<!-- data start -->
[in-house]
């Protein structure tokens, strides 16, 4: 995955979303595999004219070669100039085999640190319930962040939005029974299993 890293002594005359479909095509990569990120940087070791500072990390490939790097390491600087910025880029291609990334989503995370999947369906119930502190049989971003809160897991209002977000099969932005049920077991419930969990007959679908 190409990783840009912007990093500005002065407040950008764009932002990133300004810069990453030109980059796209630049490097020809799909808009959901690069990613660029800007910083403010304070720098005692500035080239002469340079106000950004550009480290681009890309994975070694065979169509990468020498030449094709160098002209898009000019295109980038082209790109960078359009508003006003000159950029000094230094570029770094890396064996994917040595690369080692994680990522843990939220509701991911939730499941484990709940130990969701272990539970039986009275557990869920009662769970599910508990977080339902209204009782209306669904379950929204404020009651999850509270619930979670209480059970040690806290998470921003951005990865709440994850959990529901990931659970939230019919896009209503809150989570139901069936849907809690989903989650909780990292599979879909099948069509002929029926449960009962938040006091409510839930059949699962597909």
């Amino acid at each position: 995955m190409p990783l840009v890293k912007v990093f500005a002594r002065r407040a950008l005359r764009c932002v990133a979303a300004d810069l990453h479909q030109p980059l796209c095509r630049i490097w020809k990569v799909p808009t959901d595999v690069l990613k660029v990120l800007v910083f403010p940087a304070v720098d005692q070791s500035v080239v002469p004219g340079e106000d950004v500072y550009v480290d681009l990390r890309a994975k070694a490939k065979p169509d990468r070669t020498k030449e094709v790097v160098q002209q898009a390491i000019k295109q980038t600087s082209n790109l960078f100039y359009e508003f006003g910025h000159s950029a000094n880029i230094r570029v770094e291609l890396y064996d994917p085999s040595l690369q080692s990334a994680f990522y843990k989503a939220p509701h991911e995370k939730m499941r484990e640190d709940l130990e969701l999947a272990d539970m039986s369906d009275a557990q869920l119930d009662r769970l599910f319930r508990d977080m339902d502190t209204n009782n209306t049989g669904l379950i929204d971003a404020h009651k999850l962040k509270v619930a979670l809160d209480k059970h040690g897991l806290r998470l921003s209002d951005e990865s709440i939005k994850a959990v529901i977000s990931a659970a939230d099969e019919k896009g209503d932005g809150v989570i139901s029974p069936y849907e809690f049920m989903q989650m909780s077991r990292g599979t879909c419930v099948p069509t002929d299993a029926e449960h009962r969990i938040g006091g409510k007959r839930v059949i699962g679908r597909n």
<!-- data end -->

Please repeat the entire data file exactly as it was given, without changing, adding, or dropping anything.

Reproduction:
[in-house]
């Protein structure tokens, strides 16, 4: 995955979303595999004219070669100039085999640190319930962040939005029974299993 890293002594005359479909095509990569990120940087070791500072990390490939790097390491600087910025880029291609990334989503995370999947369906119930502190049989971003809160897991209002977000099969932005049920077991419930969990007959679908 190409990783840009912007990093500005002065407040950008764009932002990133300004810069990453030109980059796209630049490097020809799909808009959901690069990613660029800007910083403010304070720098005692500035080239002469340079106000950004550009480290681009890309994975070694065979169509990468020498030449094709160098002209898009000019295109980038082209790109960078359009508003006003000159950029000094230094570029770094890396064996994917040595690369080692994680990522843990939220509701991911939730499941484990709940130990969701272990539970039986009275557990869920009662769970599910508990977080339902209204009782209306669904379950929204404020009651999850509270619930979670209480059970040690806290998470921003951005990865709440994850959990529901990931659970939230019919896009209503809150989570139901069936849907809690989903989650909780990292599979879909099948069509002929029926449960009962938040006091409510839930059949699962597909």
């Amino acid at each position: 995955m190409p990783l840009v890293k912007v990093f500005a002594r002065r407040a950008l005359r764009c932002v990133a979303a300004d810069l990453h479909q030109p980059l796209c095509r630049i490097w020809k990569v799909p808009t959901d595999v690069l990613k660029v990120l800007v910083f403010p940087a304070v720098d005692q070791s500035v080239v002469p004219g340079e106000d950004v500072y550009v480290d681009l990390r890309a994975k070694a490939k065979p169509d990468r070669t020498k030449e094709v790097v160098q002209q898009a390491i000019k295109q980038t600087s082209n790109l960078f100039y359009e508003f006003g910025h000159s950029a000094n880029i230094r570029v770094e291609l890396y064996d994917p085999s040595l690369q080692s990334a994680f990522y843990k989503a939220p509701h991911e995370k939730m499941r484990e640190d709940l130990e969701l999947a272990d539970m039986s369906d009275a557990q869920l119930d009662r769970l599910f319930r508990d977080m339902d502190t209204n009782n209306t049989g669904l379950i929204d971003a404020h009651k999850l962040k509270v619930a979670l809160d209480k059970h040690g897991l806290r998470l921003s209002d951005e990865s709440i939005k994850a959990v529901i977000s990931a659970a939230d099969e019919k896009g209503d932005g809150v989570i139901s029974p069936y849907e809690f049920m989903q989650m909780s077991r990292g599979t879909c419930v099948p069509t002929d299993a029926e449960h009962r969990i938040g006091g409510k007959r839930v059949i699962g679908r597909n």